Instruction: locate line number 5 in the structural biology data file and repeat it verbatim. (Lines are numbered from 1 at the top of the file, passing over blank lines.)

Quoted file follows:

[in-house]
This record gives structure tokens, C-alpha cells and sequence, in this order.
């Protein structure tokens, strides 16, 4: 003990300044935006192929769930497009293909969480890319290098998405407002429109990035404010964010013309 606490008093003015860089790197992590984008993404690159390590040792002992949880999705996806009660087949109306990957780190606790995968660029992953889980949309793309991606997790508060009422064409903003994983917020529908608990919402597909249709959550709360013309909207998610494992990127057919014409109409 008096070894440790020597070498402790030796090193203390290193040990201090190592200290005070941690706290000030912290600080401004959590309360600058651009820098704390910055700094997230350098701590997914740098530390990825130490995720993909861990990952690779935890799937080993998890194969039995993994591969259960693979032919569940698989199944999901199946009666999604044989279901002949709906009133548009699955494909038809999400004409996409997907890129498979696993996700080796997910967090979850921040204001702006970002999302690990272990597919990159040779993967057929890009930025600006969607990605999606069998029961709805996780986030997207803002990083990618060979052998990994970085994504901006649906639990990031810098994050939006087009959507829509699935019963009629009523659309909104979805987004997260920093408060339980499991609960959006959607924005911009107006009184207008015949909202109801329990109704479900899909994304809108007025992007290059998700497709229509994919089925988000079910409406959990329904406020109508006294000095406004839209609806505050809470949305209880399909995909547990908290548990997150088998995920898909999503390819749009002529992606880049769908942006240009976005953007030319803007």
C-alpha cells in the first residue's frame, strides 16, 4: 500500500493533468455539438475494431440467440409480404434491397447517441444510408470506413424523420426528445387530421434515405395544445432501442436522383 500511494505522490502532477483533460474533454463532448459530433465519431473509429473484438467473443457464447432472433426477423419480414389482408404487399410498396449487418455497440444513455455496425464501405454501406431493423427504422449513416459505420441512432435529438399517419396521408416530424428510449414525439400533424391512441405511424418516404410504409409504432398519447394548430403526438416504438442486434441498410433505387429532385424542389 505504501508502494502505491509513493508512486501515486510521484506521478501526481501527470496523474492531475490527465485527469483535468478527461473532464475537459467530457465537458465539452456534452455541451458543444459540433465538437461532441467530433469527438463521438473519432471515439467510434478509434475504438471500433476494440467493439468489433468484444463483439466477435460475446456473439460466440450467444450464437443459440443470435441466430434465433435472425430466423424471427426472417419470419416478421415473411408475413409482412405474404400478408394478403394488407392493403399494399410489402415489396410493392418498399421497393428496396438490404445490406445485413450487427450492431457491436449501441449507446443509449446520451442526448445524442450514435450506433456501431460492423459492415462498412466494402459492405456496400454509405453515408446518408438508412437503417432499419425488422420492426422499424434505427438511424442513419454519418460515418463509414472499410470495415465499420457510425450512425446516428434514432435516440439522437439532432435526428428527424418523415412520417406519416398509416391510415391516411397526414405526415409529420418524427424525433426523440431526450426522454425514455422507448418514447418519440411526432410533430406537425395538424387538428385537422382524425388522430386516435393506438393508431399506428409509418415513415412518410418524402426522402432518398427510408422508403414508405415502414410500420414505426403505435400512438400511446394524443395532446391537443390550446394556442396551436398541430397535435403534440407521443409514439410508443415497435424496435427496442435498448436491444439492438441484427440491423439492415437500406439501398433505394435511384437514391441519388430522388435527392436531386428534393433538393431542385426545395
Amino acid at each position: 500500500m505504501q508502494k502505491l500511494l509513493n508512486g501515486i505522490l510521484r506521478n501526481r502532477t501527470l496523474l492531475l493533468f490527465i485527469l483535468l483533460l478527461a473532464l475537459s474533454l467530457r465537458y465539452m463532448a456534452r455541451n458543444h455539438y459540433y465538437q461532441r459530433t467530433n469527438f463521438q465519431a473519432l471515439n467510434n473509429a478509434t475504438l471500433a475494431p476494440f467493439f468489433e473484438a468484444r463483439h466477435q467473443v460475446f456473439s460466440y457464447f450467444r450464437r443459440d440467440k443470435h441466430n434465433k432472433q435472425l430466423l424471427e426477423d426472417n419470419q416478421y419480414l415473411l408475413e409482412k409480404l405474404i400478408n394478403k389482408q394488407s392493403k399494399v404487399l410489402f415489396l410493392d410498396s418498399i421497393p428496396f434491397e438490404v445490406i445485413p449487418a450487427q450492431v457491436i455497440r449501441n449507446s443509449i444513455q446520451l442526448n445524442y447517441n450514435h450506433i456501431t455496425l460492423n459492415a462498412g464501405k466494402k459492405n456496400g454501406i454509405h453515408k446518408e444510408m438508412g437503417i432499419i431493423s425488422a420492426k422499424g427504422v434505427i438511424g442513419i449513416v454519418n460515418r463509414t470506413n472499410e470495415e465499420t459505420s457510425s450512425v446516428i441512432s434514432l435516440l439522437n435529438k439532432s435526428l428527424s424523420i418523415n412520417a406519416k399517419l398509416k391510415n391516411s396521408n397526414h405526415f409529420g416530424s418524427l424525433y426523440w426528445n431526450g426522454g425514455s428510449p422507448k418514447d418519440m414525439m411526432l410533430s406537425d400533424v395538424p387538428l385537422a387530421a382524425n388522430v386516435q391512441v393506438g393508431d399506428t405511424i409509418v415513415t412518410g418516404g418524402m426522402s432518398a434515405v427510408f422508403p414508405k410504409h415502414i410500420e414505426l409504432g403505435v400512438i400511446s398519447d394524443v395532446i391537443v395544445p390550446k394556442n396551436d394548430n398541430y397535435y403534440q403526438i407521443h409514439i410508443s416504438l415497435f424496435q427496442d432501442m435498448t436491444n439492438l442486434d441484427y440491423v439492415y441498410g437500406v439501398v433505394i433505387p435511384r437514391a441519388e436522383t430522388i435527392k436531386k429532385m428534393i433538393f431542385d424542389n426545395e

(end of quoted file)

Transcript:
Amino acid at each position: 500500500m505504501q508502494k502505491l500511494l509513493n508512486g501515486i505522490l510521484r506521478n501526481r502532477t501527470l496523474l492531475l493533468f490527465i485527469l483535468l483533460l478527461a473532464l475537459s474533454l467530457r465537458y465539452m463532448a456534452r455541451n458543444h455539438y459540433y465538437q461532441r459530433t467530433n469527438f463521438q465519431a473519432l471515439n467510434n473509429a478509434t475504438l471500433a475494431p476494440f467493439f468489433e473484438a468484444r463483439h466477435q467473443v460475446f456473439s460466440y457464447f450467444r450464437r443459440d440467440k443470435h441466430n434465433k432472433q435472425l430466423l424471427e426477423d426472417n419470419q416478421y419480414l415473411l408475413e409482412k409480404l405474404i400478408n394478403k389482408q394488407s392493403k399494399v404487399l410489402f415489396l410493392d410498396s418498399i421497393p428496396f434491397e438490404v445490406i445485413p449487418a450487427q450492431v457491436i455497440r449501441n449507446s443509449i444513455q446520451l442526448n445524442y447517441n450514435h450506433i456501431t455496425l460492423n459492415a462498412g464501405k466494402k459492405n456496400g454501406i454509405h453515408k446518408e444510408m438508412g437503417i432499419i431493423s425488422a420492426k422499424g427504422v434505427i438511424g442513419i449513416v454519418n460515418r463509414t470506413n472499410e470495415e465499420t459505420s457510425s450512425v446516428i441512432s434514432l435516440l439522437n435529438k439532432s435526428l428527424s424523420i418523415n412520417a406519416k399517419l398509416k391510415n391516411s396521408n397526414h405526415f409529420g416530424s418524427l424525433y426523440w426528445n431526450g426522454g425514455s428510449p422507448k418514447d418519440m414525439m411526432l410533430s406537425d400533424v395538424p387538428l385537422a387530421a382524425n388522430v386516435q391512441v393506438g393508431d399506428t405511424i409509418v415513415t412518410g418516404g418524402m426522402s432518398a434515405v427510408f422508403p414508405k410504409h415502414i410500420e414505426l409504432g403505435v400512438i400511446s398519447d394524443v395532446i391537443v395544445p390550446k394556442n396551436d394548430n398541430y397535435y403534440q403526438i407521443h409514439i410508443s416504438l415497435f424496435q427496442d432501442m435498448t436491444n439492438l442486434d441484427y440491423v439492415y441498410g437500406v439501398v433505394i433505387p435511384r437514391a441519388e436522383t430522388i435527392k436531386k429532385m428534393i433538393f431542385d424542389n426545395e